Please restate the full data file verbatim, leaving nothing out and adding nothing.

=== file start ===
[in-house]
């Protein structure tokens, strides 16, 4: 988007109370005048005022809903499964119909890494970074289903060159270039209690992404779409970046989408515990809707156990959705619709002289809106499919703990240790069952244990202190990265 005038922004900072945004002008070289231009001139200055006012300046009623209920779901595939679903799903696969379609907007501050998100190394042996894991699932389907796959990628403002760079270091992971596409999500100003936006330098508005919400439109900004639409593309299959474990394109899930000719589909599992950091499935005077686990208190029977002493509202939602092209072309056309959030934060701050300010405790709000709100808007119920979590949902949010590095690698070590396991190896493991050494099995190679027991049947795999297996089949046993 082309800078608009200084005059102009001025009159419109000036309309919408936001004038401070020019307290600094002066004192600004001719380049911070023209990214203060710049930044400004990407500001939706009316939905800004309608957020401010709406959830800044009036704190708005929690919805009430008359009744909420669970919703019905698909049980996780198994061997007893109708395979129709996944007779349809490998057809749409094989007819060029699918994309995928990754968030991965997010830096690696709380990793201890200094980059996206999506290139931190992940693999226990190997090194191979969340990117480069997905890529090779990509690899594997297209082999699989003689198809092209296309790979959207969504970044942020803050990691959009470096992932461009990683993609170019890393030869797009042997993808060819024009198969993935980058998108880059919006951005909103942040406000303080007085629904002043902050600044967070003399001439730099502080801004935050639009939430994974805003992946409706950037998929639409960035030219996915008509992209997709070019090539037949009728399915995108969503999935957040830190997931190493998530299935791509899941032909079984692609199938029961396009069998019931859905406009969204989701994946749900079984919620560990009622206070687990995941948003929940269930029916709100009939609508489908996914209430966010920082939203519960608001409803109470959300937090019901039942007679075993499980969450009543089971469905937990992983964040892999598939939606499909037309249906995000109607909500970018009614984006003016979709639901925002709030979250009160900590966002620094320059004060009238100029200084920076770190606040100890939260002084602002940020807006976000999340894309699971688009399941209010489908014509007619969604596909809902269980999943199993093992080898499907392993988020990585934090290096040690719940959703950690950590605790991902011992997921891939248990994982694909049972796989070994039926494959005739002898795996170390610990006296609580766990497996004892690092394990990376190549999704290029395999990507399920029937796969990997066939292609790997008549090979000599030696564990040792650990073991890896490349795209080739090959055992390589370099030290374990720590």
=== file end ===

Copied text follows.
[in-house]
């Protein structure tokens, strides 16, 4: 988007109370005048005022809903499964119909890494970074289903060159270039209690992404779409970046989408515990809707156990959705619709002289809106499919703990240790069952244990202190990265 005038922004900072945004002008070289231009001139200055006012300046009623209920779901595939679903799903696969379609907007501050998100190394042996894991699932389907796959990628403002760079270091992971596409999500100003936006330098508005919400439109900004639409593309299959474990394109899930000719589909599992950091499935005077686990208190029977002493509202939602092209072309056309959030934060701050300010405790709000709100808007119920979590949902949010590095690698070590396991190896493991050494099995190679027991049947795999297996089949046993 082309800078608009200084005059102009001025009159419109000036309309919408936001004038401070020019307290600094002066004192600004001719380049911070023209990214203060710049930044400004990407500001939706009316939905800004309608957020401010709406959830800044009036704190708005929690919805009430008359009744909420669970919703019905698909049980996780198994061997007893109708395979129709996944007779349809490998057809749409094989007819060029699918994309995928990754968030991965997010830096690696709380990793201890200094980059996206999506290139931190992940693999226990190997090194191979969340990117480069997905890529090779990509690899594997297209082999699989003689198809092209296309790979959207969504970044942020803050990691959009470096992932461009990683993609170019890393030869797009042997993808060819024009198969993935980058998108880059919006951005909103942040406000303080007085629904002043902050600044967070003399001439730099502080801004935050639009939430994974805003992946409706950037998929639409960035030219996915008509992209997709070019090539037949009728399915995108969503999935957040830190997931190493998530299935791509899941032909079984692609199938029961396009069998019931859905406009969204989701994946749900079984919620560990009622206070687990995941948003929940269930029916709100009939609508489908996914209430966010920082939203519960608001409803109470959300937090019901039942007679075993499980969450009543089971469905937990992983964040892999598939939606499909037309249906995000109607909500970018009614984006003016979709639901925002709030979250009160900590966002620094320059004060009238100029200084920076770190606040100890939260002084602002940020807006976000999340894309699971688009399941209010489908014509007619969604596909809902269980999943199993093992080898499907392993988020990585934090290096040690719940959703950690950590605790991902011992997921891939248990994982694909049972796989070994039926494959005739002898795996170390610990006296609580766990497996004892690092394990990376190549999704290029395999990507399920029937796969990997066939292609790997008549090979000599030696564990040792650990073991890896490349795209080739090959055992390589370099030290374990720590």